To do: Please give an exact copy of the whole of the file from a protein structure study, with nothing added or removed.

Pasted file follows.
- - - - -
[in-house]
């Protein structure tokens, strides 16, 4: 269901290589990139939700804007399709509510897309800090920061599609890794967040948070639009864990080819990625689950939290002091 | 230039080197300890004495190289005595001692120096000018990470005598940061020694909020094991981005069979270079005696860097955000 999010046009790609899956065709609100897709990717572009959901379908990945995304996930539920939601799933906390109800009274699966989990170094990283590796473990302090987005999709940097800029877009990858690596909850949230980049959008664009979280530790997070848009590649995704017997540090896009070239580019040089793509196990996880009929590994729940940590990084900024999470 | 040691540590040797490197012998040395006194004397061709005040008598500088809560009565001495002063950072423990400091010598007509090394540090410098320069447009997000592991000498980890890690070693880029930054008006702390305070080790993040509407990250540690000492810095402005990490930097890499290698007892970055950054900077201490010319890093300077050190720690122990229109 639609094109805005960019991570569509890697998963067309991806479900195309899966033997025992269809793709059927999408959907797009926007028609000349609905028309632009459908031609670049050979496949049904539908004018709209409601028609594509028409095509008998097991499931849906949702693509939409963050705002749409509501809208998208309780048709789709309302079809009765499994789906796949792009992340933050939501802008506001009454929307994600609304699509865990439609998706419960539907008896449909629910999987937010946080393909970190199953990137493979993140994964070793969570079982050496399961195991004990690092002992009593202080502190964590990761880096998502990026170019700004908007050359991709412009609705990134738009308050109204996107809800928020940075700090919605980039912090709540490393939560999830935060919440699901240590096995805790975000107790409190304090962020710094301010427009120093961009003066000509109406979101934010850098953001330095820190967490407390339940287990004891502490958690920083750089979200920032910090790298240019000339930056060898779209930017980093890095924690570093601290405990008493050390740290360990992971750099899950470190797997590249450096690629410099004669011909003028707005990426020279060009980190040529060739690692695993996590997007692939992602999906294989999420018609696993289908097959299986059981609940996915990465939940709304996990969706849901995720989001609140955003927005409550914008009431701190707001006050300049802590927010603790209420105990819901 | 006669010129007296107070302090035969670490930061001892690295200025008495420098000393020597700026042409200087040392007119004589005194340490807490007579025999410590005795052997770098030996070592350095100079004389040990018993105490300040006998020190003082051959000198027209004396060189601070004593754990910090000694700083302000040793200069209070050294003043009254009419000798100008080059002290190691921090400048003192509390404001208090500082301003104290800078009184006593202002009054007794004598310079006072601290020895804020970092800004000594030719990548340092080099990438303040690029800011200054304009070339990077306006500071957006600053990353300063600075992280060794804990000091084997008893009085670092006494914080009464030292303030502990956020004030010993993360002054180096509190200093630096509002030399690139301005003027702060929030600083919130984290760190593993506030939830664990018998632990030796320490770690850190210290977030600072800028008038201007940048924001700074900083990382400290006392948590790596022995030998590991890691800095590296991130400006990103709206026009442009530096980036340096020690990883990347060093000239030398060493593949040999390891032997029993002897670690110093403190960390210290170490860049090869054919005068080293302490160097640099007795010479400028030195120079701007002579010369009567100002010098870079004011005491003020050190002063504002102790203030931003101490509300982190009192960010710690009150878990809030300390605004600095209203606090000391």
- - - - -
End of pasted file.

[in-house]
């Protein structure tokens, strides 16, 4: 269901290589990139939700804007399709509510897309800090920061599609890794967040948070639009864990080819990625689950939290002091 | 230039080197300890004495190289005595001692120096000018990470005598940061020694909020094991981005069979270079005696860097955000 999010046009790609899956065709609100897709990717572009959901379908990945995304996930539920939601799933906390109800009274699966989990170094990283590796473990302090987005999709940097800029877009990858690596909850949230980049959008664009979280530790997070848009590649995704017997540090896009070239580019040089793509196990996880009929590994729940940590990084900024999470 | 040691540590040797490197012998040395006194004397061709005040008598500088809560009565001495002063950072423990400091010598007509090394540090410098320069447009997000592991000498980890890690070693880029930054008006702390305070080790993040509407990250540690000492810095402005990490930097890499290698007892970055950054900077201490010319890093300077050190720690122990229109 639609094109805005960019991570569509890697998963067309991806479900195309899966033997025992269809793709059927999408959907797009926007028609000349609905028309632009459908031609670049050979496949049904539908004018709209409601028609594509028409095509008998097991499931849906949702693509939409963050705002749409509501809208998208309780048709789709309302079809009765499994789906796949792009992340933050939501802008506001009454929307994600609304699509865990439609998706419960539907008896449909629910999987937010946080393909970190199953990137493979993140994964070793969570079982050496399961195991004990690092002992009593202080502190964590990761880096998502990026170019700004908007050359991709412009609705990134738009308050109204996107809800928020940075700090919605980039912090709540490393939560999830935060919440699901240590096995805790975000107790409190304090962020710094301010427009120093961009003066000509109406979101934010850098953001330095820190967490407390339940287990004891502490958690920083750089979200920032910090790298240019000339930056060898779209930017980093890095924690570093601290405990008493050390740290360990992971750099899950470190797997590249450096690629410099004669011909003028707005990426020279060009980190040529060739690692695993996590997007692939992602999906294989999420018609696993289908097959299986059981609940996915990465939940709304996990969706849901995720989001609140955003927005409550914008009431701190707001006050300049802590927010603790209420105990819901 | 006669010129007296107070302090035969670490930061001892690295200025008495420098000393020597700026042409200087040392007119004589005194340490807490007579025999410590005795052997770098030996070592350095100079004389040990018993105490300040006998020190003082051959000198027209004396060189601070004593754990910090000694700083302000040793200069209070050294003043009254009419000798100008080059002290190691921090400048003192509390404001208090500082301003104290800078009184006593202002009054007794004598310079006072601290020895804020970092800004000594030719990548340092080099990438303040690029800011200054304009070339990077306006500071957006600053990353300063600075992280060794804990000091084997008893009085670092006494914080009464030292303030502990956020004030010993993360002054180096509190200093630096509002030399690139301005003027702060929030600083919130984290760190593993506030939830664990018998632990030796320490770690850190210290977030600072800028008038201007940048924001700074900083990382400290006392948590790596022995030998590991890691800095590296991130400006990103709206026009442009530096980036340096020690990883990347060093000239030398060493593949040999390891032997029993002897670690110093403190960390210290170490860049090869054919005068080293302490160097640099007795010479400028030195120079701007002579010369009567100002010098870079004011005491003020050190002063504002102790203030931003101490509300982190009192960010710690009150878990809030300390605004600095209203606090000391």